Dog Health

What you need to know about Pet Insurance

Why purchase pet insurance? The simple answer is pretty basic, because pet insurance allows you financial relieve from any type of serious illness or accident. Unfortunately, as much as we love our pets and consider them to be part of our family, we are faced with financial constraints when trying to opt for medical care that is not only in the best interest of our pet, but the best interest of everyone. We simply can not afford to pour the mortgage, the grocery money, and the car payment into a possibility that our beloved pet might survive when we have families to care for and responsibilities to attend to.

Pet insurance makes the financial aspect of caring for your pet less of a determining factor. It really is that plain and simple. The most cited reason for not purchasing pet insurance is not understanding what it really is all about. Does it work like human insurance? Are there exclusions and limitations? How does one even begin to compare policies to know which company to go with?

Pet insurance works on a very similar principle as human health insurance. However, unlike human insurance, pet insurance is accepted at any vet, so you don’t have to worry about finding the appropriate provider or leaving the veterinarian you have allowed to labor over your beloved friends for the last twenty years. This because filing a claim is different than that of human insurance.

Human insurance claims are generally filed directly by the physician’s office or the hospital. Pet insurance is filed by the pet’s human. The pet’s human is responsible for the bill at the time of service, and then they simply submit the appropriate paperwork to the pet insurance company for reimbursement. Most pet insurance companies take about 4 to 6 weeks to send out a check covering the cost of the veterinarian care.

Why purchase pet insurance? Because a single dead tooth can cost as much as $800 to remove safely. Because the average veterinarian visit runs about $100 for an animal with even minor illnesses or injuries. Because despite the fact that a dog may look healthy, there can be problems which can not be detected. Because when an animal suddenly stops eating, the possible problems are endless, and the tests required to discern the problem can easily run about $300. These are every day normal problems that veterinarians run into. Almost every dog and cat owned in the United States will have at least one emergency trip to the vet in their lifetime.

The average dog runs an annual vet bill of about $800 to $1000. This simply includes office visits for check ups, shots, and the usual run of the mill flea and tick protection and heart worm protection. One small health problem that can be handled with daily medication can easily triple or quadruple that figure. A cat or a dog with a chronic medical problem like diabetes can cost their human as much as $5,000 to $10,000 annually in vet care and medication. These are not light numbers considering that many humans have a hard time coming up with these figures for treatment related to human illnesses.

There are no pet insurance companies that will offset the entire expense of a chronically ill animal, but the better ones will cover about half. This can mean the difference between life and death. Most have a financial limit per accident, a fairly high limit nonetheless. The majority of accidents occur when a pet either falls from a place outdoors or gets hit by a car. While no pet owner ever wants to face the prospect of having to deal with the tragedy of trying to heal their beloved friend after a car has gotten through with them, knowing that the bulk of the expense will be reimbursed makes it easier to make decisions based on the animals health and not the impact on the check book.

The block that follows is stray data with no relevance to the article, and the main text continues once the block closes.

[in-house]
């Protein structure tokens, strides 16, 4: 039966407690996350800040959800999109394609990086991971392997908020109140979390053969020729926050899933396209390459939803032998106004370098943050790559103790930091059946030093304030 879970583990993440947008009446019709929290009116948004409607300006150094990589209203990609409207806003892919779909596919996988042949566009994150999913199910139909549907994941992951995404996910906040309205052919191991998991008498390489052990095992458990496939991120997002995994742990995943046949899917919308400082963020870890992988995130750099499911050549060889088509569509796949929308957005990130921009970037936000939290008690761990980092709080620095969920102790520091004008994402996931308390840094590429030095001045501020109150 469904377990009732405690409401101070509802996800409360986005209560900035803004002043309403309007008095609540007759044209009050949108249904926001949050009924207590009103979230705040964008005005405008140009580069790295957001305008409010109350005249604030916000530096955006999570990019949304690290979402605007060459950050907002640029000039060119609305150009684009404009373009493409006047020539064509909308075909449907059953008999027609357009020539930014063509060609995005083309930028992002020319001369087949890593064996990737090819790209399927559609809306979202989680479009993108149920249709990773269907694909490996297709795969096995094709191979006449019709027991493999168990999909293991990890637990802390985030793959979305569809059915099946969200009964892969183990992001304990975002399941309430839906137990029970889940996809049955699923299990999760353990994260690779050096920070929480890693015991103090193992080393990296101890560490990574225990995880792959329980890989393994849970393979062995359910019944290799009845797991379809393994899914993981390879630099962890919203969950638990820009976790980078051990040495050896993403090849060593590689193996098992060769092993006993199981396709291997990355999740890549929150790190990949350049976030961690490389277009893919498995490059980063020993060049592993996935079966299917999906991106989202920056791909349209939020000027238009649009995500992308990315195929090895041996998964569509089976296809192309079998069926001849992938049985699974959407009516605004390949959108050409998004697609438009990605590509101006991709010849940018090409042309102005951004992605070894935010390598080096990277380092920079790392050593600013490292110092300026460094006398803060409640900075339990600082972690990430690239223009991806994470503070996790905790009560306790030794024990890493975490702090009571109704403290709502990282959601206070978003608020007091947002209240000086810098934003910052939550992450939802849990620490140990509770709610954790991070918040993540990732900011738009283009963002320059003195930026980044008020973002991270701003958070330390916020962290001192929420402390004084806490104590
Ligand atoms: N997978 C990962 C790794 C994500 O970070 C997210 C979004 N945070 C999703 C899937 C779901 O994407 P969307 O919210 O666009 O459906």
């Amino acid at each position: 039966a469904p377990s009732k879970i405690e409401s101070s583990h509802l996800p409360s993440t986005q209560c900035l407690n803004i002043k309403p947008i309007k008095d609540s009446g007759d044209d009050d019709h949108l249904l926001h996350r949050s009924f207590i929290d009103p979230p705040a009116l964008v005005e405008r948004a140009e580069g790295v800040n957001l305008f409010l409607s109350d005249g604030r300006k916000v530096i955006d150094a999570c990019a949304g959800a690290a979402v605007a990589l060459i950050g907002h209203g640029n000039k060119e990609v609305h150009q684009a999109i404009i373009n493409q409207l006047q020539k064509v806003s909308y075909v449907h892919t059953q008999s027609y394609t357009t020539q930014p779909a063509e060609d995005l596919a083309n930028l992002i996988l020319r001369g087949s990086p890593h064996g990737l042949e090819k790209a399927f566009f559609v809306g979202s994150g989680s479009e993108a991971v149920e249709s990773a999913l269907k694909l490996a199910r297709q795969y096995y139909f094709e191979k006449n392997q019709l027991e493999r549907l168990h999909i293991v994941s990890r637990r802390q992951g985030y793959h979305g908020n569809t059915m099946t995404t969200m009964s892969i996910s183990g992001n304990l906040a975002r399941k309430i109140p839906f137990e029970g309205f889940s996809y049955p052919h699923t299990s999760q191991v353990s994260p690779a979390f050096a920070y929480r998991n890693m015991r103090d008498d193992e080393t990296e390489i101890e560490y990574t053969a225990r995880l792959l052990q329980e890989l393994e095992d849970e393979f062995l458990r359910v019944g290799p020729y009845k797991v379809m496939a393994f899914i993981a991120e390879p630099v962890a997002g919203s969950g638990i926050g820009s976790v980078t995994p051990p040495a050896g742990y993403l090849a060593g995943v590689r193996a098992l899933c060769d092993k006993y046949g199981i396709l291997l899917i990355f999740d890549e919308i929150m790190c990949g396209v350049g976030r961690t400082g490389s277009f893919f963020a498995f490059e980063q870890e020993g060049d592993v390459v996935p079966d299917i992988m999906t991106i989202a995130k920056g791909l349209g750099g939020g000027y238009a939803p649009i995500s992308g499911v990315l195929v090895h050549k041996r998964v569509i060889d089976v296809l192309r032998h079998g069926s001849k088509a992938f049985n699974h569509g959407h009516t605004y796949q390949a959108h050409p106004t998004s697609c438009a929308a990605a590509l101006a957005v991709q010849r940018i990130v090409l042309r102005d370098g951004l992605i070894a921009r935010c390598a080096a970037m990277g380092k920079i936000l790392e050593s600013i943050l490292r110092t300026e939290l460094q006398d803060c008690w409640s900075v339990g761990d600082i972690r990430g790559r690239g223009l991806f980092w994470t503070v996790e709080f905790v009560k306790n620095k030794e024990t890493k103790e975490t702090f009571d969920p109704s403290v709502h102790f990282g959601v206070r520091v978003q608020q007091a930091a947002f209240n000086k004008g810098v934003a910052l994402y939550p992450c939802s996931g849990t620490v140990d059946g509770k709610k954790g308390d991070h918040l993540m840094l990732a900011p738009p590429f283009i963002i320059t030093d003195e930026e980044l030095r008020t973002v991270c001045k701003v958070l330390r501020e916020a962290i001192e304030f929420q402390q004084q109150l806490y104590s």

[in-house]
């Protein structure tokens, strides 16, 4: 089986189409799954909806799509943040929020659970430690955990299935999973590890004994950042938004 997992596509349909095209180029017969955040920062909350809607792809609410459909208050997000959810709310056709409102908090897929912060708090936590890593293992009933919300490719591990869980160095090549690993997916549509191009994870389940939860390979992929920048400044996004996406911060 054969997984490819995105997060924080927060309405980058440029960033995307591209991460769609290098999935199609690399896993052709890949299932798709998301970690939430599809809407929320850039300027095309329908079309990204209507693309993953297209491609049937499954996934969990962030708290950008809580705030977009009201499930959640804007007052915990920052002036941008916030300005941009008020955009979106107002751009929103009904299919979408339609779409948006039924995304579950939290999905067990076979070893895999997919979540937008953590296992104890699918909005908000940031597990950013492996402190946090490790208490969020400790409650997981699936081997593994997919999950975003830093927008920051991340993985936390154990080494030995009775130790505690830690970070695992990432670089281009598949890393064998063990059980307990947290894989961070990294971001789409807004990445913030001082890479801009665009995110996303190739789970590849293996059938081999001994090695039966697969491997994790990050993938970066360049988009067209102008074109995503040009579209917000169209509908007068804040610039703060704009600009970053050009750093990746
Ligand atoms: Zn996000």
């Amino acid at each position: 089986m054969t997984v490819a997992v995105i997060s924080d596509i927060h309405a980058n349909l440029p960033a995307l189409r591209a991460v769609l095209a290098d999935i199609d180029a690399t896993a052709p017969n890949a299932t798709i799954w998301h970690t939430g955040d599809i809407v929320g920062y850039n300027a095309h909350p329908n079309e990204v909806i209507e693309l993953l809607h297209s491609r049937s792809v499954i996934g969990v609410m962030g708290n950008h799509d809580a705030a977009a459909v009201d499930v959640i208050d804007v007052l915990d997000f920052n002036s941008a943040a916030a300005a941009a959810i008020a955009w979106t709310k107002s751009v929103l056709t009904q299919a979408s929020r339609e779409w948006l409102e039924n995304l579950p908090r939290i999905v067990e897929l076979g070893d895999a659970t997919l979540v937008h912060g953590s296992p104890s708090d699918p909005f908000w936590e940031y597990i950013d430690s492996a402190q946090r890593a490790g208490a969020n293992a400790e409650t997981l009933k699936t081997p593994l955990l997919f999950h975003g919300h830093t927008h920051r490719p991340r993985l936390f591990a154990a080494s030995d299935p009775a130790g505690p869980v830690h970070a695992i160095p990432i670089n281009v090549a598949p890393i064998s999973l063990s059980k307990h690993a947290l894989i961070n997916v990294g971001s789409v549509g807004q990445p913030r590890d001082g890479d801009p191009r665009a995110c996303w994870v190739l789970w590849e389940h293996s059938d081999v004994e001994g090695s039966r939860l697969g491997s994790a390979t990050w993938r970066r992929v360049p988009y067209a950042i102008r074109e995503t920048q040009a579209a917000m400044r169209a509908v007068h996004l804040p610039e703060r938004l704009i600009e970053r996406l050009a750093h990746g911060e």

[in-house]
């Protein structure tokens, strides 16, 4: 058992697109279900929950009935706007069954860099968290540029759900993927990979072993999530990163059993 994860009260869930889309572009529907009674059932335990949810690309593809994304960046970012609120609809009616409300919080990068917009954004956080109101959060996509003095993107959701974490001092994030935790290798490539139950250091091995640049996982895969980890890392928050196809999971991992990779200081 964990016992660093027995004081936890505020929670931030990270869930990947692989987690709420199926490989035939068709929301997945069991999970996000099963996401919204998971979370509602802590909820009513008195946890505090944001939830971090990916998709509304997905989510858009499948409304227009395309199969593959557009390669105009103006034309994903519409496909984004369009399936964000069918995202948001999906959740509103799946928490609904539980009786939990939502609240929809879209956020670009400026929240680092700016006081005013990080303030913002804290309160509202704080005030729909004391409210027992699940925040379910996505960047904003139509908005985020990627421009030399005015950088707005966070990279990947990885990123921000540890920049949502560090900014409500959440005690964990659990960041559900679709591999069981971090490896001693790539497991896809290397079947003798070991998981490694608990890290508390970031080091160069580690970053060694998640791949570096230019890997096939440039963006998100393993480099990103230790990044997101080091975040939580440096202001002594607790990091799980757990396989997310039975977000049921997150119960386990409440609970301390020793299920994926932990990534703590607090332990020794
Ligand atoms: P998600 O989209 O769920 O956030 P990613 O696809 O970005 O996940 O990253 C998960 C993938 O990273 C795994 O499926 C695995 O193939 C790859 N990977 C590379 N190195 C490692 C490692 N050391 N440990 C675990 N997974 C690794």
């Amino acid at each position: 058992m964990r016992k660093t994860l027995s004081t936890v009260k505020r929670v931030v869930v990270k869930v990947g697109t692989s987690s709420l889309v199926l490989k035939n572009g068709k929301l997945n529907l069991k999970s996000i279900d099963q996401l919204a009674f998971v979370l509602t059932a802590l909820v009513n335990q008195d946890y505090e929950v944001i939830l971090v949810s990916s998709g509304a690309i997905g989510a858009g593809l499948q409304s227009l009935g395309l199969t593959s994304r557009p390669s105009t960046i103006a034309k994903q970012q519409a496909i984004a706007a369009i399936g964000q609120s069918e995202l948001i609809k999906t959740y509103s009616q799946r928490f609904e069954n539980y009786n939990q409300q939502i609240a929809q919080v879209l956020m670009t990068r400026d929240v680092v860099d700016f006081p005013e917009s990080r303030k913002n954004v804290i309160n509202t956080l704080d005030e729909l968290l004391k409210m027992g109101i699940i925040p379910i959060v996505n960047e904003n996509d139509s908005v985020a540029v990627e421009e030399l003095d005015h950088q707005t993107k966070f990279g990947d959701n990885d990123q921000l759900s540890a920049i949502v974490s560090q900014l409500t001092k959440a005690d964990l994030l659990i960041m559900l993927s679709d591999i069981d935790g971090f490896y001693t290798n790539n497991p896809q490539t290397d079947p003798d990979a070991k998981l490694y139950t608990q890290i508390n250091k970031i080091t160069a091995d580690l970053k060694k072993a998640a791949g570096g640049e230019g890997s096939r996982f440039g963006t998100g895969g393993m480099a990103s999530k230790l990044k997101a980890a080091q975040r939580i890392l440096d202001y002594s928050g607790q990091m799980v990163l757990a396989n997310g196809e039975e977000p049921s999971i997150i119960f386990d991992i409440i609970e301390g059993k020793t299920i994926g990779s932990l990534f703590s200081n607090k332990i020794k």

Young, healthy pets often require little medical treatment to substantiate the fees associated with pet insurance. However, all pet insurance companies have an age cut off limit. Just like people, as dogs and cats age, the likelihood of needing extensive medical intervention increases. Carrying a pet policy on a young dog is often more about insuring his later health than dealing with his current health. Illness sneaks up on a dog quickly. Sometimes humans don’t even realize that their dog or cat has aged rather quickly, and before they know it, their best friend has turned ten in the blink of an eye.

While we keep posing the question, ‘Why purchase pet insurance?’ the more likely response is ‘Why wouldn’t you purchase pet insurance?’ It is the only financial failsafe available for cats and dogs today. Even if you are just looking to shield yourself and your pet from the possible illnesses of the future, carrying a basic policy on an animal might run about $30 per month, give or take a few dollars depending on location and medical history. Pet insurance has ultimately offered thousands of pet owners the right to make responsible health decisions regarding their best pal

Pet insurance is more than likely the difference between a last chance and filing the final claim for cremation services (which many pet policies do cover) for any animal that even fifteen years ago wouldn’t have been given a fighting chance. Our pets are such a part of our daily lives and become a definite member of our human families. Protecting their interests is vital to their future and their health, just as you would make the same decision regarding the rest of the family.

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